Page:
As I grow in my understanding of the word grace, I have been inspired to endure with others. The post last week on enduring grace with those we love hit a nerve with readers. It seems readers here have felt similarly inspired. God’s instructions on gracious, enduring love are clear in Scripture, and their value makes great sense to me.
“… as you wish that others would do to you, do so to them.
“If you love those who love you, what benefit is that to you? For even sinners love those who love them. And if you do good to those who do good to you, what benefit is that to you? For even sinners do the same. And if you lend to those from whom you expect to receive, what credit is that to you? Even sinners lend to sinners, to get back the same amount. But love your enemies, and do good, and lend, expecting nothing in return, and your reward will be great, and you will be sons of the Most High, for he is kind to the ungrateful and the evil. Be merciful, even as your Father is merciful.
(Luke 6:31-36 ESV; note that the words benefit and credit are the Greek charis, which is also translated grace)
As I grow in understanding my need to give grace and unconditional love to others, I’ve noted a longing in myself of late. As I am convicted to endure with others, I long deeply for others to endure with me. When I suffer long in love, I wonder who will suffer long with me. When I give the benefit of the doubt, I ache for safe relationships who will give me the benefit of the doubt as well. When I work to not keep a record of wrongs in my head, I struggle in the knowledge of those who would keep a record against me.
I did have a sweet moment before Christmas that was meaningful to me. I got caught in traffic and was late for dinner with a friend. Then after we finally started eating, I got a call from someone else who needed unconditional love and support from me. I felt torn—someone needed something from me, but I expected my friend would be justifiably annoyed that she had made time for our dinner but it seemed that I had not. Instead, my friend DID extend such grace to me. She gave me the benefit of the doubt, encouraged me in the most needed peer pressure in Christianity, and then paid for my dinner. Her response blessed my parched soul.
But ultimately that act by my friend couldn’t meet the soul-deep longing in my heart for unconditional love and grace that empowers me to extend it to the next person. I continue to have moments of deep longing – who will extend grace to me? Who will give me the benefit of the doubt? I feel alarm that if I don’t get it right, if I raise my voice, if I give rise to hard emotions, if I say what I’m really thinking, that I’ll only get blame and condemnation. Who will give me the benefit of the doubt that is a core element of the love I feel God instructs me to give others?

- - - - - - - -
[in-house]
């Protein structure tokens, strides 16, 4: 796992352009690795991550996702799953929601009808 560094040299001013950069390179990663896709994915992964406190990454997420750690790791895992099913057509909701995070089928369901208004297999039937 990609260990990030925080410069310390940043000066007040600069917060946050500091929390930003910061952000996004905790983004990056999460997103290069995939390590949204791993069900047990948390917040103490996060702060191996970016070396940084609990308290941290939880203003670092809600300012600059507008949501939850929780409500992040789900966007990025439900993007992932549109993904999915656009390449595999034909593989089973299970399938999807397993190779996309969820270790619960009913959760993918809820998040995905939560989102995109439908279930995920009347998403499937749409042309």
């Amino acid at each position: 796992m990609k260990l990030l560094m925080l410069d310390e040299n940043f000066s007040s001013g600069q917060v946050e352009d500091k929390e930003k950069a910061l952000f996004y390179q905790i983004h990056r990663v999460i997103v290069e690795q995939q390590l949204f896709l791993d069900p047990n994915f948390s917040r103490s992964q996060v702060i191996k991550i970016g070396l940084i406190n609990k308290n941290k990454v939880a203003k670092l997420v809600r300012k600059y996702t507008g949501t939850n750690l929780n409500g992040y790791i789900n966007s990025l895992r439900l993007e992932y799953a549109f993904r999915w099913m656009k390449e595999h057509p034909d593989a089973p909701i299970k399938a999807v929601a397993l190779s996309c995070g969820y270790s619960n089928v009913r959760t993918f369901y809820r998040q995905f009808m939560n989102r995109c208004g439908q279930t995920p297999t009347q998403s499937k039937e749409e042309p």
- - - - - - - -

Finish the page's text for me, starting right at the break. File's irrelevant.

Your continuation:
I’ve cried out in prayer over this. Lord, I need grace. I need unconditional love. I need someone to be the friend to me that I feel called to be to others. I long for the friend that I can expose the dark places of my heart and receive encouragement and enduring love. Honestly, I do have those types of friends who minister such grace to me. But I am not around them enough for it to make a long term difference in those parched places in my soul. In fact, I suspect it is impossible for them to satisfy that deep need in my heart.
I have however heard nearly audible words from the Holy Spirit. I’m not sure He said it out loud, but I certainly heard it clearly in my ear.
“I extend you that grace, Wendy.”
God extends me that grace! Which is the entire point of grace. God extends us that grace. God loves us with that unconditional love. God pursues the harlot even though she rejected His first and second efforts (Hosea). God comes running toward His child even though his/her efforts to return to Him are ridiculously underwhelming (the Prodigal Son). While we were yet sinners, Christ died for us. That’s the entire point Jesus is making in Luke 6. We can extend that grace to others because that is the kind of grace that God extends to us. We are merciful to others, because He is merciful to us.
During those moments when I long for someone on earth to extend to me a Luke 6 kind of grace, the sweetest balm to my soul (and the only balm that sustains me for the long haul) is the Holy Spirit’s whispering, “I extend you that kind of grace. All day, every day. I love you this way.” Human unconditional grace to me blesses me for moment, and I need it. But God’s unconditional grace is the only thing that can sustain me for the long term. I’m going to write next week on the nature of this daily grace God gives, but for now, I am meditating on the simple fact of its unconditional existence and how the existence of this grace of God to me then empowers me to extend it outward.
2 Cor. 12:9 … My grace is sufficient for you, for my power is made perfect in weakness.